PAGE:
The Philadelphia 76ers should get more out of their $180 million man next season.
Tobias Harris is the favorite punching bag of many in the Philadelphia 76ers fandom. He’s an easy target for criticism. His $180 million contract is a gross overpay, and his performance last season left much to be desired as the Sixers’ third wheel.
With that said, Harris has been a mostly productive player during his time with the Sixers. Is he worth his contract? No, of course not. But when you separate Harris from Philadelphia’s checkbook, he’s a generally useful offensive talent who provides much-needed variety in the halfcourt.
Last season, Harris averaged 19.6 points and 6.9 rebounds on 47.1 percent shooting from the field. He hit 36.7 percent of his 3-point attempts, but that number climbed to 39.4 percent over his last 20 regular season games. Sharing the court with a fair amount of ball-stoppers, those are not bad numbers.
The Sixers have gotten solid production from Harris, and will continue to get solid production from him in the future. He did struggle rather egregiously in the postseason — he will need to get better in that setting — but on the whole, Harris has produced.
On the other hand, one can point to Harris’ time in LA — which essentially “earned” him a $180 million contract — and contend that Harris has underperformed in Philadelphia relative to expectations. That’s not wrong. Harris’ 3-point percentage has dipped since arriving in Philly, and his scoring has expectedly tapered off next to Joel Embiid, Ben Simmons, and others.
Enter Doc Rivers, who coached Harris in the best half-season of his career. ESPN’s Adrian Wojnarowski said Rivers’ coaching of Harris in LA factored into Philadelphia’s decision to hire him. It’s clear the Sixers need — and want — more out of their biggest financial investment.
In his 55 games with LA in 2018-19, Harris averaged 20.9 points and 7.9 rebounds while shooting 49.6 percent from the field and 43.4 percent from deep. If Rivers can mine similar production out of Harris, the Sixers will find a much smoother road in the regular season.
Most obviously, Harris should return to the role of “power forward” full-time. The Sixers can label Ben Simmons as the four, but Harris should defend fours, and frankly, should probably find himself defended by fours more often than not. That is code for keep Al Horford far away from the starting five.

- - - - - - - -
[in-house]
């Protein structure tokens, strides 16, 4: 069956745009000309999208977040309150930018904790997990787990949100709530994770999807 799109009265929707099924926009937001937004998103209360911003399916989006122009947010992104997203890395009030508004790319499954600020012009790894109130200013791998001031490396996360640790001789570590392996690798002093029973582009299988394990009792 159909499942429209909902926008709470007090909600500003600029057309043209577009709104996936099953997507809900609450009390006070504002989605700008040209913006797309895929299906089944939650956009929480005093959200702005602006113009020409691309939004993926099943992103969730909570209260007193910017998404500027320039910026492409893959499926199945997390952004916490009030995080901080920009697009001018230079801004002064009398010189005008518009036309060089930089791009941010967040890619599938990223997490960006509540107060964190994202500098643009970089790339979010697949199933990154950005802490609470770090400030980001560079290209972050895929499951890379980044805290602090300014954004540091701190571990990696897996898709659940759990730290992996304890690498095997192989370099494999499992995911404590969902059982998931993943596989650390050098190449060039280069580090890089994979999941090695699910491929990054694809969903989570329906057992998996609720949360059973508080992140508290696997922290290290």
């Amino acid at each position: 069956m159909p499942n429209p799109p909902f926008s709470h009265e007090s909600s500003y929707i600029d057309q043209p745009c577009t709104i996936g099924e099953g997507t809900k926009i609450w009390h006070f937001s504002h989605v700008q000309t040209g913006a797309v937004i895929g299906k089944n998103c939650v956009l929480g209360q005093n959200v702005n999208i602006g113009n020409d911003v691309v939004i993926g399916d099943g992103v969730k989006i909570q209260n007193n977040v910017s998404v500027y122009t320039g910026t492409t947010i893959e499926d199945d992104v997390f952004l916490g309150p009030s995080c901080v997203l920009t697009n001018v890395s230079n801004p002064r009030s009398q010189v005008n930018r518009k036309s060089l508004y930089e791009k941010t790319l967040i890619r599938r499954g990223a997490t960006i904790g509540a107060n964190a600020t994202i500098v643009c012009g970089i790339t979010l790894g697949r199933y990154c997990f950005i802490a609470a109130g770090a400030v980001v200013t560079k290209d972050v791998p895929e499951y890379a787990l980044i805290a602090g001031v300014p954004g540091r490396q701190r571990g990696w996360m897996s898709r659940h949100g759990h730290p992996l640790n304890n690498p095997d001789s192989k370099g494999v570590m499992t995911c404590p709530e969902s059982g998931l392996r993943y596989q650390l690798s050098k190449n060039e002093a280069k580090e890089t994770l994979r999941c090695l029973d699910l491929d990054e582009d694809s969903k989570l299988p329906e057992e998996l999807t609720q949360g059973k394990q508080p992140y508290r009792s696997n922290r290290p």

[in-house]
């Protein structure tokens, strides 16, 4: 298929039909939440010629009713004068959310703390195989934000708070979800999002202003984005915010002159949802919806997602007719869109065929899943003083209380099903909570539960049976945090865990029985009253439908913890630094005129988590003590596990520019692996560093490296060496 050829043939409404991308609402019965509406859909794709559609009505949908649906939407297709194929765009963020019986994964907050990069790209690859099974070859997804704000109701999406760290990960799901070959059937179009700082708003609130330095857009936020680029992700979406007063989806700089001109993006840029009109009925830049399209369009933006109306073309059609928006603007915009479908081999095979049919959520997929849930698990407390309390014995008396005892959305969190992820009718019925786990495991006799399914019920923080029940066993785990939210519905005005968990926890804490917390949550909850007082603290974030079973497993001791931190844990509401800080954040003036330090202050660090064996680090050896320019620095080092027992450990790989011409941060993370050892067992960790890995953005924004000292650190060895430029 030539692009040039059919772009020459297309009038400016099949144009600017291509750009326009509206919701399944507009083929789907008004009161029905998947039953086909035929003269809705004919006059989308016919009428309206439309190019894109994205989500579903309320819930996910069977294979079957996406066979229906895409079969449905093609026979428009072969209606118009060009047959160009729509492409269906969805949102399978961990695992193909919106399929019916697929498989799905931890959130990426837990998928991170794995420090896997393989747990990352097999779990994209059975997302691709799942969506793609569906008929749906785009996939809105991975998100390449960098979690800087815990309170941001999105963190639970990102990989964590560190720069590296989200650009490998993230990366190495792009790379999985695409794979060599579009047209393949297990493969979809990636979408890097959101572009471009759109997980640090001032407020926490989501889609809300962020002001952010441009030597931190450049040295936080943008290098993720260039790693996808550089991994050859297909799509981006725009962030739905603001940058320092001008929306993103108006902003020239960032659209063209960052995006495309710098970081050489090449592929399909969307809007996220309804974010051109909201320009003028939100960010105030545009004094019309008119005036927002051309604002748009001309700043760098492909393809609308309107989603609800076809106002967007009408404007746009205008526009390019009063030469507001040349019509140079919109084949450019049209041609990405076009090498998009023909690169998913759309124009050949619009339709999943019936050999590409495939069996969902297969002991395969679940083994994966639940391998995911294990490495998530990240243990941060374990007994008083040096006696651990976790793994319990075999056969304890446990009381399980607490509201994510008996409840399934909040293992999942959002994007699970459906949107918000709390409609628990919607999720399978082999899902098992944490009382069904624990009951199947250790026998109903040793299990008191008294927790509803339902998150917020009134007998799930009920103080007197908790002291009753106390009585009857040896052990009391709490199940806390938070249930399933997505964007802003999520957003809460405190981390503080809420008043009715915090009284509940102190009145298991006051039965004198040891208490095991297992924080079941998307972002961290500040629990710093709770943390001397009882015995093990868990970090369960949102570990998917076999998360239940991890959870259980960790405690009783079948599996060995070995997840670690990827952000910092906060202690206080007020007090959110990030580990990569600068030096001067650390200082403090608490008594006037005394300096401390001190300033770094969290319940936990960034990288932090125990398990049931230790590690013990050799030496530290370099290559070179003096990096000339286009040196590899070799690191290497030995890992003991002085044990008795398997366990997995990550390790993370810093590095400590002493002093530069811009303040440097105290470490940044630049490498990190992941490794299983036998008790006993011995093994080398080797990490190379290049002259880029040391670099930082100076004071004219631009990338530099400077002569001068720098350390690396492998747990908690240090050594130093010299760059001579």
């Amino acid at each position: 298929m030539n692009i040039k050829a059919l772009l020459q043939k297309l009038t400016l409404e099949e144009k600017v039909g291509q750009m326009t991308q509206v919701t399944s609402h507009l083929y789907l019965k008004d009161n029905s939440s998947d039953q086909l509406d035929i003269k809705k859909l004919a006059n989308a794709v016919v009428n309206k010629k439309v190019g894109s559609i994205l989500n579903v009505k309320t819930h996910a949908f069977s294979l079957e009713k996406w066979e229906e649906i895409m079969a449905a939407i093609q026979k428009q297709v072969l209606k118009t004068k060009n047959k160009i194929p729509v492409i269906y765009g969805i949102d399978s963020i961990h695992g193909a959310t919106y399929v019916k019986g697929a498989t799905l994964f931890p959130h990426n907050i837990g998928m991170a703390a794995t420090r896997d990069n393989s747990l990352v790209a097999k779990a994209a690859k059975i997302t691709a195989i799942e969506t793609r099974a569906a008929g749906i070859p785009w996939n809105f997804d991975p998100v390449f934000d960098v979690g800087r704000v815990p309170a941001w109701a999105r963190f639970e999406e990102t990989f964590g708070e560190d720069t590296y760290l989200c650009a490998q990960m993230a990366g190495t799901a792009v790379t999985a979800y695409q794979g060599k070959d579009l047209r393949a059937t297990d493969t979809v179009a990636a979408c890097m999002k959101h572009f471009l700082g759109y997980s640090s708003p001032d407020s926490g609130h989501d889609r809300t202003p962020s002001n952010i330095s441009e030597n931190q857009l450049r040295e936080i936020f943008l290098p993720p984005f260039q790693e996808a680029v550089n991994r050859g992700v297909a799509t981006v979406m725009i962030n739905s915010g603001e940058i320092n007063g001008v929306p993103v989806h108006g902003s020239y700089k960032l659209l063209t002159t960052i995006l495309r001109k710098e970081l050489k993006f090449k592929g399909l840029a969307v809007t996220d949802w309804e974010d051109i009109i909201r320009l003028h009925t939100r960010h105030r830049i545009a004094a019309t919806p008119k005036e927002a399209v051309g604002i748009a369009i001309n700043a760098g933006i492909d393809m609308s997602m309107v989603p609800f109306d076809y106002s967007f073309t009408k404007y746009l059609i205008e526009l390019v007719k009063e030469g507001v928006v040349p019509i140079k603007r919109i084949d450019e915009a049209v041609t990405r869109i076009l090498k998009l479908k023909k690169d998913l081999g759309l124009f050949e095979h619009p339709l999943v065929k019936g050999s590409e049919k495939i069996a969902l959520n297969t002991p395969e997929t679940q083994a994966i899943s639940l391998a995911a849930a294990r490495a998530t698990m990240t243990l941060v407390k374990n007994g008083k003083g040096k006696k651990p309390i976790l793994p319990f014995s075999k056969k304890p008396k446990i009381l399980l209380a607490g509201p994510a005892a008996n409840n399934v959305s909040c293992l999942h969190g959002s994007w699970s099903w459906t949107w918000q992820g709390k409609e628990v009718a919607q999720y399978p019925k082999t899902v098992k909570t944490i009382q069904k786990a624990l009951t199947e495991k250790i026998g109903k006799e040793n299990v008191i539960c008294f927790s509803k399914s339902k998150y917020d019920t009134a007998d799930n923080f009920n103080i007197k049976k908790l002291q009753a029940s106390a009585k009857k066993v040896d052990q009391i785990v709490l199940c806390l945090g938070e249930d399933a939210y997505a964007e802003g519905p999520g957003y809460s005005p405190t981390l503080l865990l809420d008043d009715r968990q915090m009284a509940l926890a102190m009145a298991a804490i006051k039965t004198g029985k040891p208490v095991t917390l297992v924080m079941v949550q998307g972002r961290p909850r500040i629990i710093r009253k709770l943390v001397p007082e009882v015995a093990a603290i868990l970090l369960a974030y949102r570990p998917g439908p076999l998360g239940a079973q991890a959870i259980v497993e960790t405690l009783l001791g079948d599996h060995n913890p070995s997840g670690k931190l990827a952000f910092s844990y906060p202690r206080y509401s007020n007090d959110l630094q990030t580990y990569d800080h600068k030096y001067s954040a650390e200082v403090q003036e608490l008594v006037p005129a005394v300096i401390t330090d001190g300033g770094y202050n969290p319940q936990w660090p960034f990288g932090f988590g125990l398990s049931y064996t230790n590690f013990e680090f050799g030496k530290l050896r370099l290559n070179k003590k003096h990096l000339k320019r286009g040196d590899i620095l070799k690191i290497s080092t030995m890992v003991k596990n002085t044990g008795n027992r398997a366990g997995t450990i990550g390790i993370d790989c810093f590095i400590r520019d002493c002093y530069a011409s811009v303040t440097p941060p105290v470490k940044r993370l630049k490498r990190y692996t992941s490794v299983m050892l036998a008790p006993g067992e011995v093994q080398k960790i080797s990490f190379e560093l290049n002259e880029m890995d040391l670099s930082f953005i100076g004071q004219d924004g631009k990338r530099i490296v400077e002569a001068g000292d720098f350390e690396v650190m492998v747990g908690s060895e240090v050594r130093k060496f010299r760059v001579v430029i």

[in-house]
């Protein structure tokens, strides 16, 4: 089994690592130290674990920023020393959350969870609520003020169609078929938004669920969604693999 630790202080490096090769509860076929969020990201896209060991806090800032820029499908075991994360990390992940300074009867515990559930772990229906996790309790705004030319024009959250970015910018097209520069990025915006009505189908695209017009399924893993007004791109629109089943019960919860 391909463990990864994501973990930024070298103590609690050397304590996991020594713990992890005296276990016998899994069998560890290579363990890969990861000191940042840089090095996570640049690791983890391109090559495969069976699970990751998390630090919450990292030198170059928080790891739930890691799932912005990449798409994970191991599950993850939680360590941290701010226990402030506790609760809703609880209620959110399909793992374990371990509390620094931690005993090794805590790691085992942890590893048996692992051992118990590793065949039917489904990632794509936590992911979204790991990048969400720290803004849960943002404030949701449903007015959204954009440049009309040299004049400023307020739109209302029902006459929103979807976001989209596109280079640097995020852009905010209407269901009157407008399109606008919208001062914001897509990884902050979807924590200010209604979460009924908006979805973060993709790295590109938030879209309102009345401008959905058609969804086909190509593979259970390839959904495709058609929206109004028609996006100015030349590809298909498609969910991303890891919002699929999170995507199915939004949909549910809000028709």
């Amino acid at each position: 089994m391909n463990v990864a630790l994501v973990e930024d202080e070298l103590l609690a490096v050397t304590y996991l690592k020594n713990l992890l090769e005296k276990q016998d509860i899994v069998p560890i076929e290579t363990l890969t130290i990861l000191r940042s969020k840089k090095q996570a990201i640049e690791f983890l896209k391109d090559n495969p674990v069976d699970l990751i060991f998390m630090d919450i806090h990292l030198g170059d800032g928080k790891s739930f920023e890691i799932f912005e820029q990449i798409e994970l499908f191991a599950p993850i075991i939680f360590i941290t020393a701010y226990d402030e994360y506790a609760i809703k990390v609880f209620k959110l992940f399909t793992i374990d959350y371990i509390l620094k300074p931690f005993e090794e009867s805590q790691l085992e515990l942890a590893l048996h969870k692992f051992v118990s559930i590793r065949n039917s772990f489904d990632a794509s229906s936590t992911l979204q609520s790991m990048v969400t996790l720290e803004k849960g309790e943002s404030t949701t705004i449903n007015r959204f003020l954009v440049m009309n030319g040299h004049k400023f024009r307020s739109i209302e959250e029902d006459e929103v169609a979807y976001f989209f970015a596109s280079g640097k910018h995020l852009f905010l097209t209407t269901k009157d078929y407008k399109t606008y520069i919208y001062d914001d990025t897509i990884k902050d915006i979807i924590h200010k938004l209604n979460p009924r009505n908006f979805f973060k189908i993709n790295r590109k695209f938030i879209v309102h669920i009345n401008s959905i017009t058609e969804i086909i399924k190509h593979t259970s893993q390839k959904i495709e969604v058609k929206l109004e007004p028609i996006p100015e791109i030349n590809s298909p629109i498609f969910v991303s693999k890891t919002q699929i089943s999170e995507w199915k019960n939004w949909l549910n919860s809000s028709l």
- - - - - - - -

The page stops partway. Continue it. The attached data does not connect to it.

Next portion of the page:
Too often last season, the Sixers leaned on Harris iso possessions. While Harris can create his own offense, he’s too sluggish an athlete to consistently create space against more agile wings. He is much more capable of getting a step on traditional forwards, who struggle to keep Harris’ face-up game in check.
Getting Harris matched up on bigger, slower defenders should be a priority for Rivers. He should also aim to use Harris more regularly in the pick-and-roll, where he found great success in LA. Again, Harris struggles to create advantages on his own. His below-average first step and lack of explosiveness have to be accounted for. The solution is to put him in two-man actions, use him as a screener, and get him momentum towards the basket against a scrambled defense.
When used correctly, Harris is a crafty three-level scorer who can provide a serious punch in a secondary scoring role. Rivers is better equipped than Brett Brown before him to get the most out of Harris. That, plus an established working relationship, should lead to a productive partnership between player and coach.
Harris will never live up to his contract. At this point, there’s no use in dwelling on it. The Sixers need to get the most out of Harris, because in all likelihood, he’s going to stick around for at least a few more seasons. He won’t get traded because teams won’t trade for him. Philadelphia might as well task someone like Rivers with getting the most out of him.